You may already be familiar with CBD, or cannabidiol, the non-psychoactive cannabinoid found in the hemp plant. Unlike THC, CBD won’t get you high, but its positive effects have long been touted by users, from chilling you out to amping up your libido. But there is much more to Cannabis and hemp than CBD and THC. Other potent compounds exist in the plant, including CBDA, or cannabidiolic acid. While closely related to CBD, CBDA has its own unique function. Learn what this function is, as well as the crucial differences between CBD vs. CBDA.
CBDA Begins as CBGA
It’s impossible to talk about CBDA without first mentioning CBGA, or cannabigerolic acid. Sometimes referred to as the “mother of all cannabinoids” or the “mothership,” CBGA is the origin of all cannabinoids. It interacts with plant enzymes to convert to three major cannabinoid precursor compounds: THCA, CBCA, and CBDA. When the Cannabis plant is exposed to sunlight or heat after such interaction, decarboxylation occurs to remove the carboxyl group and CBDA converts to CBD. This decarboxylation process can happen in an instant, such as when vaporizing, smoking, or cooking, but it can also happen gradually when the raw plant matter is left to sit at room temperature.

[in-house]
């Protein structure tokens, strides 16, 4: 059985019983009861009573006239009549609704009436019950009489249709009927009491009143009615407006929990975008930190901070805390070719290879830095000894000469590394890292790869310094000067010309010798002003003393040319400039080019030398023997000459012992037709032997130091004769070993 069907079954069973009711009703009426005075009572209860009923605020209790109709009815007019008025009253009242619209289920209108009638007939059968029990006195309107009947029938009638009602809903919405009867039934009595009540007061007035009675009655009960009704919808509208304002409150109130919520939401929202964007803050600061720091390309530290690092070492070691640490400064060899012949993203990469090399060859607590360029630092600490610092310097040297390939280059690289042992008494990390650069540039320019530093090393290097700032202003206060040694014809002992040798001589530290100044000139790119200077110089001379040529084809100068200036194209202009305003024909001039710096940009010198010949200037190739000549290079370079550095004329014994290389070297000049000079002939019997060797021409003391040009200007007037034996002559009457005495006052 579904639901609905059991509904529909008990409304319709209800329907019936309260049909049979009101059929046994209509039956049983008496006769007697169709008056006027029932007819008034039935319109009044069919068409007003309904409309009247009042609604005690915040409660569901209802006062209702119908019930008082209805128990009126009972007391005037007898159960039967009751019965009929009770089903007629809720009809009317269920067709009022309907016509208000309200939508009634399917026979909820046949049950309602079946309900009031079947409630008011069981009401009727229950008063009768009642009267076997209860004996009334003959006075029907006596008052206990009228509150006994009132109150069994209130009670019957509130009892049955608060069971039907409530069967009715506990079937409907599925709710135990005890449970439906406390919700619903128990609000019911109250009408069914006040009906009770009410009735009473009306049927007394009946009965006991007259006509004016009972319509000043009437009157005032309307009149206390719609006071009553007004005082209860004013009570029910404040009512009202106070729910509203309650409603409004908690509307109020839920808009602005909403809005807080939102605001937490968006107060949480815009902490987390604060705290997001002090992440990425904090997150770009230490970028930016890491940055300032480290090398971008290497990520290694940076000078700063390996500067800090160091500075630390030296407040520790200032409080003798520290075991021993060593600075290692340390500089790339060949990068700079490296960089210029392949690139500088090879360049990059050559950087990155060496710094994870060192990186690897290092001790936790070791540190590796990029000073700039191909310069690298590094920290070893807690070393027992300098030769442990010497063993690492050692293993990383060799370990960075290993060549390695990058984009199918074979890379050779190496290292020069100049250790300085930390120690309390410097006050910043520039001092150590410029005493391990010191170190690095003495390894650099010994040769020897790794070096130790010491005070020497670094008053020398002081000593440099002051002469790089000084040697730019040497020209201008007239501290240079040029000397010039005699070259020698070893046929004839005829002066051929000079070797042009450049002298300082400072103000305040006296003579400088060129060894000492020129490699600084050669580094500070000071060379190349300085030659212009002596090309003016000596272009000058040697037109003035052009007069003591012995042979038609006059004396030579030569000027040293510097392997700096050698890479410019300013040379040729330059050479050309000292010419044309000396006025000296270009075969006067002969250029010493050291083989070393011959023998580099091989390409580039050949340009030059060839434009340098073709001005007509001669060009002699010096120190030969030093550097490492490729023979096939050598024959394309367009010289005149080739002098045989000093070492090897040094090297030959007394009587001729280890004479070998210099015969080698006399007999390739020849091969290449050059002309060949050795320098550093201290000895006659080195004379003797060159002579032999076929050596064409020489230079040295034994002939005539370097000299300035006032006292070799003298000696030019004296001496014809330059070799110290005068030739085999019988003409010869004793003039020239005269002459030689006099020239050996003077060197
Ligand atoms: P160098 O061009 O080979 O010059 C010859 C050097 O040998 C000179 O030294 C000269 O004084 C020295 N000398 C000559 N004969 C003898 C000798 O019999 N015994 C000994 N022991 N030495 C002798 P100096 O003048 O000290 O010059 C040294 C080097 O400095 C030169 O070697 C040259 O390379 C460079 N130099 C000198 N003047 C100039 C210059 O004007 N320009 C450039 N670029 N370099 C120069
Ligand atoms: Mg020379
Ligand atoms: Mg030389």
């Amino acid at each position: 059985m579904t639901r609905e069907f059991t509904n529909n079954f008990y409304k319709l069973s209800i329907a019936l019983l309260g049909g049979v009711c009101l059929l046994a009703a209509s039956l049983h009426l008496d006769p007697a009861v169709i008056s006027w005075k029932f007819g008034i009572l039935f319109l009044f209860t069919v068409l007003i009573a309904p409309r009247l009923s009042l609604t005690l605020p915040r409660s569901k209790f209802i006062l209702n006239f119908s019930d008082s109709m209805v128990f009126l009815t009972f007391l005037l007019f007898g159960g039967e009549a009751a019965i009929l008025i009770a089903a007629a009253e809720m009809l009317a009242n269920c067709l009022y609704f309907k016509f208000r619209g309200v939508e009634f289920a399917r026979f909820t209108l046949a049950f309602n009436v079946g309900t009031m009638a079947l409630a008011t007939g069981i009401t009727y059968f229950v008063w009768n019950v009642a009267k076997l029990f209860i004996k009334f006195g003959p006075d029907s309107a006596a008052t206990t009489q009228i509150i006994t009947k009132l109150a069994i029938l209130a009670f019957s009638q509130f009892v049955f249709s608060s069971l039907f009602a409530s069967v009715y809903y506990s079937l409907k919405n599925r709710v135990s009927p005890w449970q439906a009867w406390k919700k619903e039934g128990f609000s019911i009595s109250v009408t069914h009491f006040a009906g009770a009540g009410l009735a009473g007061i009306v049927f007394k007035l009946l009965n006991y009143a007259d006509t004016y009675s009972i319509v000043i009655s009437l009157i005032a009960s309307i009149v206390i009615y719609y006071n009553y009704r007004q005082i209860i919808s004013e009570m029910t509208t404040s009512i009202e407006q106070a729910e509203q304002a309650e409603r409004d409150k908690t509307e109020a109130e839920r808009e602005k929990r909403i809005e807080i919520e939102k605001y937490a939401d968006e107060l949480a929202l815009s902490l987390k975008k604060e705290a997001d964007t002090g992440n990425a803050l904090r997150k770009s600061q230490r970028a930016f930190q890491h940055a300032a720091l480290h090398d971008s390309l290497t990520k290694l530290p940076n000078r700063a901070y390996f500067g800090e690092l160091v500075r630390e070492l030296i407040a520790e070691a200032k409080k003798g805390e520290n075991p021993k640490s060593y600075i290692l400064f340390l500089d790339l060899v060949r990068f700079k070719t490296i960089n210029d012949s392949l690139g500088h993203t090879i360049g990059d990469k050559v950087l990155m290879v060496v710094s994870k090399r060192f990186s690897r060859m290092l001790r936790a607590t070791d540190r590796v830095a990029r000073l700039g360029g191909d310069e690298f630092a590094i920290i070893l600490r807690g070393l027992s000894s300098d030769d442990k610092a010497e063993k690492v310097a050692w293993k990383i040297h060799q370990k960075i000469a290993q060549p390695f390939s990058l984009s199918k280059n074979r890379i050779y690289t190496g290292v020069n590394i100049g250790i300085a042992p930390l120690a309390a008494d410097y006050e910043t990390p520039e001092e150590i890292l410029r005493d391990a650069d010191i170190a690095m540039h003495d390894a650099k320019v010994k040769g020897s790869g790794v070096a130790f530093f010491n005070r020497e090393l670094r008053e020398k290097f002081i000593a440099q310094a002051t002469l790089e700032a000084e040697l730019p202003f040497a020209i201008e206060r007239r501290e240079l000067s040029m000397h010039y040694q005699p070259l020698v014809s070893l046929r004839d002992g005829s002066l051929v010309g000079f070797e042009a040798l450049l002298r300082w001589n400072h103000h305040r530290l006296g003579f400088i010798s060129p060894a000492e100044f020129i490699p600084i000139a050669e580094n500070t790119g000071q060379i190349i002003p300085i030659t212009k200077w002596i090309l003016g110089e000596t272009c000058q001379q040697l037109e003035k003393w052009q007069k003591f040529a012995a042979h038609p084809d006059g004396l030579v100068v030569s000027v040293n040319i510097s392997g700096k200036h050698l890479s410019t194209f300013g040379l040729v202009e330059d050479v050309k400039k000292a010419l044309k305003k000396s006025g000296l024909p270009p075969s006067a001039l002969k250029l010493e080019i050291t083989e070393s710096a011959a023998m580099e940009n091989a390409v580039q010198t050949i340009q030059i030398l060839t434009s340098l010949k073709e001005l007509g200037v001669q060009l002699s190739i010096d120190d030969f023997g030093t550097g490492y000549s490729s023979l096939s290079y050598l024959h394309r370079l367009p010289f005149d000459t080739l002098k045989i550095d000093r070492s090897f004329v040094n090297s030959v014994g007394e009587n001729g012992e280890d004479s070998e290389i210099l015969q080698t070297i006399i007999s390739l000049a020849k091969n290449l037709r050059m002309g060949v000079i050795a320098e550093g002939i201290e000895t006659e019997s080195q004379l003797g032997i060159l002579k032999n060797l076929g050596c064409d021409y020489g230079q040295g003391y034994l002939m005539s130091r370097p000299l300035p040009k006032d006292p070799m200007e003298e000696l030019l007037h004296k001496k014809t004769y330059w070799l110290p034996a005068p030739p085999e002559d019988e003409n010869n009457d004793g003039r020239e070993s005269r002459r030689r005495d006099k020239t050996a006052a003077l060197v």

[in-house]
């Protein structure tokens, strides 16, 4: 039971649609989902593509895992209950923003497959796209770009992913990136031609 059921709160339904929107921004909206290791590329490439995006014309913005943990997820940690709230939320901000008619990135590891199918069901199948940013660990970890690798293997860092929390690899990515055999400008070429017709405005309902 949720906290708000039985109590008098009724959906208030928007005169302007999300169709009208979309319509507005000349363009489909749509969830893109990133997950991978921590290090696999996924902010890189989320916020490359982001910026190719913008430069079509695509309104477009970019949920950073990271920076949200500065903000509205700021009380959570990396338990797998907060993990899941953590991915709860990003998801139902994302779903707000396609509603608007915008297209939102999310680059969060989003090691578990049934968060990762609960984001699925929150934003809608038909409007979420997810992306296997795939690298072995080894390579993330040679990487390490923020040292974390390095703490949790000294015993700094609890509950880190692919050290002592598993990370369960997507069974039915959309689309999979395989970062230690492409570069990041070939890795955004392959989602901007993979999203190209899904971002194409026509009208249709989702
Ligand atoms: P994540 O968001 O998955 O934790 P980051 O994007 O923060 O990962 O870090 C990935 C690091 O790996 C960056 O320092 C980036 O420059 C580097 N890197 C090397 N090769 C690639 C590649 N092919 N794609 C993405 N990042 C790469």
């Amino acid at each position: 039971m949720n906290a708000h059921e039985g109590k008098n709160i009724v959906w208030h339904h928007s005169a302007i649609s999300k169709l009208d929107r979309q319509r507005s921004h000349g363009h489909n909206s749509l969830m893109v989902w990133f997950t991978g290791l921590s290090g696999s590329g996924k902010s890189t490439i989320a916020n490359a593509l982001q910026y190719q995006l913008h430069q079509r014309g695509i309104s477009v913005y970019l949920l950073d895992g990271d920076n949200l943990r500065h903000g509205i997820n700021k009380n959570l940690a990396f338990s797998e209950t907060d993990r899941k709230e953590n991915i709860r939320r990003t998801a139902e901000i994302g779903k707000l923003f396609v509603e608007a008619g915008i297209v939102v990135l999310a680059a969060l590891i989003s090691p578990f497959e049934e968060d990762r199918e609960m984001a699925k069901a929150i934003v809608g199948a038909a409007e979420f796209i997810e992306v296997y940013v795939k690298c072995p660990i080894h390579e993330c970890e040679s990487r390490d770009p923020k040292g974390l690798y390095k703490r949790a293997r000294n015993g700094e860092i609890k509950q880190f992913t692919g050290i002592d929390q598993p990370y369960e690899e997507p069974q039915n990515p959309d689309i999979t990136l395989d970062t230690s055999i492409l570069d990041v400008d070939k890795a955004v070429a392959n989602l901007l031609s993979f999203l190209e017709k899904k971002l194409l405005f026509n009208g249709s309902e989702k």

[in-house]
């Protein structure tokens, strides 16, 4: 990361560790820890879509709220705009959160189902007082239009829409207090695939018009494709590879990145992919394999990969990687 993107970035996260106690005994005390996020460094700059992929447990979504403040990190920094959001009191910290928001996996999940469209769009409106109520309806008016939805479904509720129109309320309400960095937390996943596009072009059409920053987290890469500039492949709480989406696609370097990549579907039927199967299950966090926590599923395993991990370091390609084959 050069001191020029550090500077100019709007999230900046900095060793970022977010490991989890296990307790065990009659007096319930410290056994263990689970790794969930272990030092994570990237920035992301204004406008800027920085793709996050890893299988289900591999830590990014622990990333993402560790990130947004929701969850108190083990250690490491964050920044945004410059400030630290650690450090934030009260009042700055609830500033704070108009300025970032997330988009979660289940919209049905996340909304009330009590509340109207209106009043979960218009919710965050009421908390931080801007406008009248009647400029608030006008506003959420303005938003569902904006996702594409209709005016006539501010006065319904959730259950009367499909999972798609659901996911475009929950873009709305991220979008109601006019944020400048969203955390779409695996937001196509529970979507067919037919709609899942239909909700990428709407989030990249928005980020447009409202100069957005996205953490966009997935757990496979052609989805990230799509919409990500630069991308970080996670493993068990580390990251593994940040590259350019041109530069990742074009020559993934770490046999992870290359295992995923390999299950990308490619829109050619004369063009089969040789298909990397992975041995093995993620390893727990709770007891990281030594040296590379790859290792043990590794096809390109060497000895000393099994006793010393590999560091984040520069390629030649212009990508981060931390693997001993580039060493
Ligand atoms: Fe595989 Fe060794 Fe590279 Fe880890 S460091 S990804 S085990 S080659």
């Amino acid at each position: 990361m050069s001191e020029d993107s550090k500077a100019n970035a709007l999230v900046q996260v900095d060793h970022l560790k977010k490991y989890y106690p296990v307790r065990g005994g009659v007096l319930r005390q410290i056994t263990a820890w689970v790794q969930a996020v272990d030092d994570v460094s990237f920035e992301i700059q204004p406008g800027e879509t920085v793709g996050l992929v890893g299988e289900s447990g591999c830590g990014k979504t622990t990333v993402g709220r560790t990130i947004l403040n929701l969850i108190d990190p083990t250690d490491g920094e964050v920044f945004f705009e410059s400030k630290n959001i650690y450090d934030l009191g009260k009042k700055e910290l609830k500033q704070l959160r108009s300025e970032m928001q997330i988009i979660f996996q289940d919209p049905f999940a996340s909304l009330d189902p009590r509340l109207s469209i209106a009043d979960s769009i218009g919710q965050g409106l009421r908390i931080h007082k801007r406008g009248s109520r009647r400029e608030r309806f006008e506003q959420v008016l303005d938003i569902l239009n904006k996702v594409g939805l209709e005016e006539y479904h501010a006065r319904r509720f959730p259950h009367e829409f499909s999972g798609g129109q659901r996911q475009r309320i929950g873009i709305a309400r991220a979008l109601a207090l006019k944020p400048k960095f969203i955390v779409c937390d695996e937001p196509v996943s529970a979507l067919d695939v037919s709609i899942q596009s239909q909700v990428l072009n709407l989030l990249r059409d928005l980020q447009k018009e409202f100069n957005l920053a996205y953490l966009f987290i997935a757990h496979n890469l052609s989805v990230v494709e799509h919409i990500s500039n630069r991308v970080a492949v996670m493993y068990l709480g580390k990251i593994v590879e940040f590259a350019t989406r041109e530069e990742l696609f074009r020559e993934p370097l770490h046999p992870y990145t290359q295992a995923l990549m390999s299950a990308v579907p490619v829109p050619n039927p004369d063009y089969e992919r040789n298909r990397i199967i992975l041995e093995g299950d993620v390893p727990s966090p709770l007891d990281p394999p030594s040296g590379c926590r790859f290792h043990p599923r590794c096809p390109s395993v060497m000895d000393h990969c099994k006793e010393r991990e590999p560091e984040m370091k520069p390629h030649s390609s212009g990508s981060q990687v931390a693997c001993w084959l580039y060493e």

CBDA vs. CBD
An estimated 113 cannabinoids can be found in hemp, with CBDA and CBD being just two of them. Both CBDA and CBD are non-psychotropic cannabinoids, so they will not produce that euphoric sensation attributed to THC. While CBDA’s traits are similar to those found in CBD, CBDA has been shown to have greater bioavailability than CBD, meaning the body can absorb more of it.
The easiest way to think about CBDA is as the precursor or rawest form of CBD. Most cannabinoids bind directly with either the CB1 or CB2 receptors, but CBDA works in an entirely different way. It interacts with the endocannabinoid system by inhibiting the COX-2 enzyme.
How to Take CBDA
Some people juice raw and uncured Cannabis to benefit from CBDA, but products are available that use raw hemp or offer a broad array of cannabinoids like CBDA, along with terpenes and flavonoids that occur naturally in the plant. These more-comprehensive products are often referred to as “full-spectrum,” and may come as a capsule, tincture, or topical.
Full-spectrum CBD products with CBDA contribute to the entourage effect, which refers to the natural interaction of these botanicals when consumed together. While CBD alone has its benefits, the synergy of the compounds hold more potential when blended to create a more harmonious experience in the user.
CBDA may not be as well known as CBD, but it is a crucial component to the hemp plant because without it, CBD wouldn’t exist.
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Erica Garza is an author and essayist. Her work has appeared in TIME, Health, Glamour, Good Housekeeping, Women’s Health, the Telegraph, and VICE. She lives in Los Angeles.